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Is it time to sack your strategy?

Every strategy has four fundamental jobs to do if it is going enable successful delivery. But what are the critical elements your strategy needs and is now the time to re-think your approach?

How long does your organisation spend developing it's strategic plan? If you add-up the relative salary costs of all the people involved, then add the cost of off-site venues, town-hall style employee roadshows and glossy collateral, how much does the process cost?

So how about the other side of the equation? What returns are you getting for this investment? How often do your people use your strategy on a day-to-day basis to help them make decisions? How often does the strategy you created deliver the outcomes that were so beautifully crafted in the document signed-off by The Board.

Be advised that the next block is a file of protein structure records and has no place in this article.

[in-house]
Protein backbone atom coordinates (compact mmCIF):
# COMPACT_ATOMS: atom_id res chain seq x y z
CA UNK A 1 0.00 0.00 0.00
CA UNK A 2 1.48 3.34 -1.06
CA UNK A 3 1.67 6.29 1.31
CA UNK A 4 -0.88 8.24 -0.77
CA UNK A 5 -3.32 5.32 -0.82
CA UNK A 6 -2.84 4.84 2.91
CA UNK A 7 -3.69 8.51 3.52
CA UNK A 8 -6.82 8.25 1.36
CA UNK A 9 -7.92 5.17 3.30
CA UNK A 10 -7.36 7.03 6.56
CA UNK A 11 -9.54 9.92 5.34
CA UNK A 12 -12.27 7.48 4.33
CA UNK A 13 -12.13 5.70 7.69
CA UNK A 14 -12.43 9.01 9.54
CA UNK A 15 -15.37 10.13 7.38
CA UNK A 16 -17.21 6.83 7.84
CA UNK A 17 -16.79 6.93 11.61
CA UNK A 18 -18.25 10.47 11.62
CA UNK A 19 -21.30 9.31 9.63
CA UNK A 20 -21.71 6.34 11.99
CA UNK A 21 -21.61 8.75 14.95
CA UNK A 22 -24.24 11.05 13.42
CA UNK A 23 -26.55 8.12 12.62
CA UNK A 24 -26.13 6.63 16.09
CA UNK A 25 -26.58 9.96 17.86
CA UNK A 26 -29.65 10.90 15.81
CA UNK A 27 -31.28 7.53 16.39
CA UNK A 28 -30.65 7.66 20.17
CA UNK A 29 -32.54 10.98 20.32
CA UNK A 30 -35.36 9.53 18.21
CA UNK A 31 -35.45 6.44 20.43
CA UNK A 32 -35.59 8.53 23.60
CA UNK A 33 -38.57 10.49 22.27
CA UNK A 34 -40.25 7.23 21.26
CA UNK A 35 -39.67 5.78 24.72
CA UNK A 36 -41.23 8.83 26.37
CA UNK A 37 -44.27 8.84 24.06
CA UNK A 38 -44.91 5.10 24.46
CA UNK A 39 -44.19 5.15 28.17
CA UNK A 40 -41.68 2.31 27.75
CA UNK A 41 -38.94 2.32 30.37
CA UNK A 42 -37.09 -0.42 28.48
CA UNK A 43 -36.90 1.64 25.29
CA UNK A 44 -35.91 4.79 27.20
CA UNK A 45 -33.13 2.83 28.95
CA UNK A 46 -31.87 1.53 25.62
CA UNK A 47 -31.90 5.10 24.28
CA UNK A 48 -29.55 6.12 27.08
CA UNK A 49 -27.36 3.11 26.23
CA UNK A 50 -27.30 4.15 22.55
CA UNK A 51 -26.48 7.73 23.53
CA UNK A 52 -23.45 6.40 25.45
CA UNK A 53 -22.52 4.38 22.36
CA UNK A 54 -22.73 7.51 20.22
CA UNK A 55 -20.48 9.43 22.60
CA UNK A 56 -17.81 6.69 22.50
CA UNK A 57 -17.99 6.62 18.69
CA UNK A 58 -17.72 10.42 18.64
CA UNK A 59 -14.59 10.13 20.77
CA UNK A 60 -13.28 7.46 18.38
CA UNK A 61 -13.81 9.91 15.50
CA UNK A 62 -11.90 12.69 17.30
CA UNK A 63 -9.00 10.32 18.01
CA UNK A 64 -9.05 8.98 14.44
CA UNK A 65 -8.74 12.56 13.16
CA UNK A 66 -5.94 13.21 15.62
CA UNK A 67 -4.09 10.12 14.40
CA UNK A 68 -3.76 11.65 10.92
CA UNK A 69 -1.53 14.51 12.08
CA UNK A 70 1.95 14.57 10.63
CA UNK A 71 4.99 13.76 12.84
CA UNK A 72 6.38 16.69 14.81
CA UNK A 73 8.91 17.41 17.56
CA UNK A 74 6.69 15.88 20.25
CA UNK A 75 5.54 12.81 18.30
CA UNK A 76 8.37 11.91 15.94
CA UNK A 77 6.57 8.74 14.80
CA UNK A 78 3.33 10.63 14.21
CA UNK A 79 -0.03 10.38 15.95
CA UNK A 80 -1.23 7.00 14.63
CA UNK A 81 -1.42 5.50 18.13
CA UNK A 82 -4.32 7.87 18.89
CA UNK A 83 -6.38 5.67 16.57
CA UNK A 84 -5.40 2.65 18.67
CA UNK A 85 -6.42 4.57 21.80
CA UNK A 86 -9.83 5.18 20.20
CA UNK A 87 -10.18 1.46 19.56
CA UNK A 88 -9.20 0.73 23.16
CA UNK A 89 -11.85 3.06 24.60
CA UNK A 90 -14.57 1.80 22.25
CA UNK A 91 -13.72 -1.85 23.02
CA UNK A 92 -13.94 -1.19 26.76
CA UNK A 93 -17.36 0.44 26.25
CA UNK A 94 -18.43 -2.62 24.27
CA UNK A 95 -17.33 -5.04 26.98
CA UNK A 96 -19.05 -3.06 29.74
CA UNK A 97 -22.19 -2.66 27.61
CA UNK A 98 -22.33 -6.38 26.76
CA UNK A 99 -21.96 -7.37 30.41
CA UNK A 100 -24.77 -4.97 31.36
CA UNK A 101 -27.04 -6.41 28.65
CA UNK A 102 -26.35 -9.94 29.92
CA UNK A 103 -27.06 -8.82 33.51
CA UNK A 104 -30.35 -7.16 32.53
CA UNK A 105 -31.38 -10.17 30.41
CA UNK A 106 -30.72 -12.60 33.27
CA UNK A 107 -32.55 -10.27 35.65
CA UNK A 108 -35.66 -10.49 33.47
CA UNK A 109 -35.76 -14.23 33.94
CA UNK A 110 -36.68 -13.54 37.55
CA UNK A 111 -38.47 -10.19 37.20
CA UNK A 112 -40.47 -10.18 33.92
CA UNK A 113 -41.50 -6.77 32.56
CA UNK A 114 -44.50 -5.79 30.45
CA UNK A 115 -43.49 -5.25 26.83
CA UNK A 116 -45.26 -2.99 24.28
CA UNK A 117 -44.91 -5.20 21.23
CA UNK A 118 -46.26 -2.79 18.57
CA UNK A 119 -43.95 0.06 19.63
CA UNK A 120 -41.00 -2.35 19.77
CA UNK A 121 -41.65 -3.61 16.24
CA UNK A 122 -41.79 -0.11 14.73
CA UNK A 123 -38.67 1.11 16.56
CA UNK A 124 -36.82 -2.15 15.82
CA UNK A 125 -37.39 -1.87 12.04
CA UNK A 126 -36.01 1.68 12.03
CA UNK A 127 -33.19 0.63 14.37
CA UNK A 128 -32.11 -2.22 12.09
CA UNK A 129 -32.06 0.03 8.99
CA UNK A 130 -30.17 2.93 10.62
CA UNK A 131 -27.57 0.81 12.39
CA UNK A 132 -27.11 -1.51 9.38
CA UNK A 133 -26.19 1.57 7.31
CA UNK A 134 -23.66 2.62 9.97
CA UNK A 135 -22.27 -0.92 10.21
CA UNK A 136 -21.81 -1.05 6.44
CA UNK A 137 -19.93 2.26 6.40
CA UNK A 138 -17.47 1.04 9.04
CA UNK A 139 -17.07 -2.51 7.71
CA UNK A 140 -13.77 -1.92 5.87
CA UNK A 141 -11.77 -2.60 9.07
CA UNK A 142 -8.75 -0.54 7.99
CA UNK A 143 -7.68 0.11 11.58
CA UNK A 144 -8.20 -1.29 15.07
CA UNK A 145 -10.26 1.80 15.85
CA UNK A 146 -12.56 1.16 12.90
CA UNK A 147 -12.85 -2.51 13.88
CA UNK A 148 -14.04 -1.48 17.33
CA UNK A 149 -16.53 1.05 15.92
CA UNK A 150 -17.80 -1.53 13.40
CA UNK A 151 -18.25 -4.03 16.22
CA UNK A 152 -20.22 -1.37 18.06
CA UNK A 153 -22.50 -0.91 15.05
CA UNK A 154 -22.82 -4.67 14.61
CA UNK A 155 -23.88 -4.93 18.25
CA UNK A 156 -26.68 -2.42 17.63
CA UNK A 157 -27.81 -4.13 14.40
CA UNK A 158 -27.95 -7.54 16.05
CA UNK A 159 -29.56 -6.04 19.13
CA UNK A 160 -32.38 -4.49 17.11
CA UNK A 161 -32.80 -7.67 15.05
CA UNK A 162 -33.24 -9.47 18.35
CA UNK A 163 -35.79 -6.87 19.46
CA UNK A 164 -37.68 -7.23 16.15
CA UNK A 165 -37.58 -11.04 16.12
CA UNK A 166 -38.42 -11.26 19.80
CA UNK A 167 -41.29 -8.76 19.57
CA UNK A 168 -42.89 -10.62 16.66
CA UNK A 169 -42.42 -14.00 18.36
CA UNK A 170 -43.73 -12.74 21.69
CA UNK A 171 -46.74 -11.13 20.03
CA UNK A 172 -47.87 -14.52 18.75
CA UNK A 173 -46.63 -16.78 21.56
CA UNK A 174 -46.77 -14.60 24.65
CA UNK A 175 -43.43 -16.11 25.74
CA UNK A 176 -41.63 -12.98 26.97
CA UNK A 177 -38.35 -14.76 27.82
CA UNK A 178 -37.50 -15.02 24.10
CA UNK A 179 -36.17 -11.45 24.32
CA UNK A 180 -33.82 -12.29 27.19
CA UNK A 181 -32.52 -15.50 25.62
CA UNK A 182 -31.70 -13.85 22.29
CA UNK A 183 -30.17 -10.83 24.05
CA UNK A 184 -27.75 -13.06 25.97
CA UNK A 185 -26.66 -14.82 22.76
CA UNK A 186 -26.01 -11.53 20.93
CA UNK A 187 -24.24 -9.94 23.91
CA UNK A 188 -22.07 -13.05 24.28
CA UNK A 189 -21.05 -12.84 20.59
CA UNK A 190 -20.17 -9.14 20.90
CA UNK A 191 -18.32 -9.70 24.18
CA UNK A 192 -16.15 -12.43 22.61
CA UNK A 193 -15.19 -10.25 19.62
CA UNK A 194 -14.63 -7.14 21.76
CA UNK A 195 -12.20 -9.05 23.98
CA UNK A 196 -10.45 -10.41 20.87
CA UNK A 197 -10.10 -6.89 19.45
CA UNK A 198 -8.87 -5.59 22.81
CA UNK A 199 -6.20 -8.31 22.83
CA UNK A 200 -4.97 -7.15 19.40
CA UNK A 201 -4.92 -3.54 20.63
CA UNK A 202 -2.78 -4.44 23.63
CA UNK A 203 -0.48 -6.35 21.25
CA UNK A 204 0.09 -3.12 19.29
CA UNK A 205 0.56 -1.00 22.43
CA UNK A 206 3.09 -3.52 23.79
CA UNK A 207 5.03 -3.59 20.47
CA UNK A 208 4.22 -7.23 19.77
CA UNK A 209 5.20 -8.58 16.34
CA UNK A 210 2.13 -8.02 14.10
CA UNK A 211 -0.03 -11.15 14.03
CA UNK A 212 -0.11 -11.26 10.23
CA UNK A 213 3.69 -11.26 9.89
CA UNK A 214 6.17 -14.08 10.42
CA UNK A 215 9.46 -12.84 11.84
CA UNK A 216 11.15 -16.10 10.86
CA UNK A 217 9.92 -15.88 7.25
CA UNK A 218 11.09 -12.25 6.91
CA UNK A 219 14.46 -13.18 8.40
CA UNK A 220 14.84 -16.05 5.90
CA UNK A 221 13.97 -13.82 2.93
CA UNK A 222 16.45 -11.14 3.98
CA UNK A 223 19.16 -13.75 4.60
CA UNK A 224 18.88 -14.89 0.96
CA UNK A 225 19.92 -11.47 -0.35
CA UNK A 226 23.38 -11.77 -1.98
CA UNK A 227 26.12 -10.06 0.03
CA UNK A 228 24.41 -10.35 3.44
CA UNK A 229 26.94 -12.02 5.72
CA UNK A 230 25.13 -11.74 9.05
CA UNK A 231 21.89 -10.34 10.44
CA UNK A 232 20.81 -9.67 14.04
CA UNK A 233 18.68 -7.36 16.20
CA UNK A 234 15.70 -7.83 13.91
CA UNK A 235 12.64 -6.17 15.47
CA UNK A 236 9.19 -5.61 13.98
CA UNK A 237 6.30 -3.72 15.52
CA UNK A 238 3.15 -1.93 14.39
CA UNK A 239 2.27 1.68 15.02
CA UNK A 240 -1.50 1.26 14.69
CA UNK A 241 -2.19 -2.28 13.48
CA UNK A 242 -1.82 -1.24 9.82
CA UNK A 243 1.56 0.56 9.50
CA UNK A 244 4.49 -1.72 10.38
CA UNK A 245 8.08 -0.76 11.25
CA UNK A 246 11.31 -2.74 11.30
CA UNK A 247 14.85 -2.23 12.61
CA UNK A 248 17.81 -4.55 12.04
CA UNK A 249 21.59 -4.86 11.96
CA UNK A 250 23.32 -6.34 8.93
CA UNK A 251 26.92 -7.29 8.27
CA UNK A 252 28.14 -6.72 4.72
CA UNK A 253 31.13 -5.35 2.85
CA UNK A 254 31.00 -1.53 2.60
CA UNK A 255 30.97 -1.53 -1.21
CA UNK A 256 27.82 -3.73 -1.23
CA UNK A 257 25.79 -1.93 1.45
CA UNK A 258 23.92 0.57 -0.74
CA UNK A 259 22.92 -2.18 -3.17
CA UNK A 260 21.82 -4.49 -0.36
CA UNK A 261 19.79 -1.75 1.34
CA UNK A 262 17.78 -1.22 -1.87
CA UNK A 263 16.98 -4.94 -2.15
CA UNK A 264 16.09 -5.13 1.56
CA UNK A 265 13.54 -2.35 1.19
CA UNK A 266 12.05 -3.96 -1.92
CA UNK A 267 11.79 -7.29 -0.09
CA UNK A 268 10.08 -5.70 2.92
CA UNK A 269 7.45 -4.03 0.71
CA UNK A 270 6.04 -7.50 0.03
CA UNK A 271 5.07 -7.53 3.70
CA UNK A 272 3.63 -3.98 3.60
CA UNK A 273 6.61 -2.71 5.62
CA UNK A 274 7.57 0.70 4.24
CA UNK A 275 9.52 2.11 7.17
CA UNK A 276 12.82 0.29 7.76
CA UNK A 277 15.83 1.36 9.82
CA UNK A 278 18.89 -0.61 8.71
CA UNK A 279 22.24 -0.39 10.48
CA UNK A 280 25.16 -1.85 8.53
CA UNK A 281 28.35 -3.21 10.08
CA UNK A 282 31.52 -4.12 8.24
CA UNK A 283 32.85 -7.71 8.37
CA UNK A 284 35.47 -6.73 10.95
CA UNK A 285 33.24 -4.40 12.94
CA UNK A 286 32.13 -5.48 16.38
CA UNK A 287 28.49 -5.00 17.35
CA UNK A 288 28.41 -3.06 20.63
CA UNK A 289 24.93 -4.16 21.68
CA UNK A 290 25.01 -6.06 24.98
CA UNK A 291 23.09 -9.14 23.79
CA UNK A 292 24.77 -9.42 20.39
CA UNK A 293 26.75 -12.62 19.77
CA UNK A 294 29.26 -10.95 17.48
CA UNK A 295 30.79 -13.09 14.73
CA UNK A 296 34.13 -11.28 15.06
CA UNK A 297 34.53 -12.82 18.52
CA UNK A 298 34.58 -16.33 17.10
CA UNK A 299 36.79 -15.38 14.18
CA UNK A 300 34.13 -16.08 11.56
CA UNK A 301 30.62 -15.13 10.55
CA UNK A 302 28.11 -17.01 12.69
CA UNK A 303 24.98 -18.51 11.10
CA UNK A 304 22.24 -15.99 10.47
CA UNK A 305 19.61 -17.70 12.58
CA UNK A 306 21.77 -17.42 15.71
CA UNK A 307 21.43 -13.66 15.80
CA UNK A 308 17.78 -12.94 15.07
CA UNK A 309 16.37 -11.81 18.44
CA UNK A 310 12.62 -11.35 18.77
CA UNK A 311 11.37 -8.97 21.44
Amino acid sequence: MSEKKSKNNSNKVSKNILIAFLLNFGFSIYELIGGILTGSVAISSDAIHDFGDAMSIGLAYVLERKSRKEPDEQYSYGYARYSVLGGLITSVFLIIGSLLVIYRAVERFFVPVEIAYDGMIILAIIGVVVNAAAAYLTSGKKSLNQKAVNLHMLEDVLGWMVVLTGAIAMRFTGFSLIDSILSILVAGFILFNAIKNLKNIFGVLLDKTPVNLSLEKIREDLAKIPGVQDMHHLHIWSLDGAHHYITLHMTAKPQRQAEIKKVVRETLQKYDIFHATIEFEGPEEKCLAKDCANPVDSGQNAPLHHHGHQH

Strategy and implementation - an unhappy marriage

If you're organisation is like the majority, then the amount of effort put into developing your strategy is significantly more than the value it returns. More importantly, somewhere in the space between strategy creation and strategy delivery, something goes sadly wrong, leading to disappointing results.

80% of leaders believe their organisation is good at formulating strategy, but only 44% think it's good at implementation (1). Further only 10% of organisations achieve at least two thirds of their strategic objectives (2).

Of course, none of this is new news. And, if we go with the majority view, then the lack of success sits not with the strategy but with a failure to execute.

I have a different view. In fact, after nearly 25 years developing and implementing strategy, experience has taught me that it's the way strategic change begins that determines the way it will end. It needs to start smart or no amount of organisational capability, investment in planning technology or external consultants will deliver the desired outcome.

The 'fit for purpose' strategy: Five critical qualities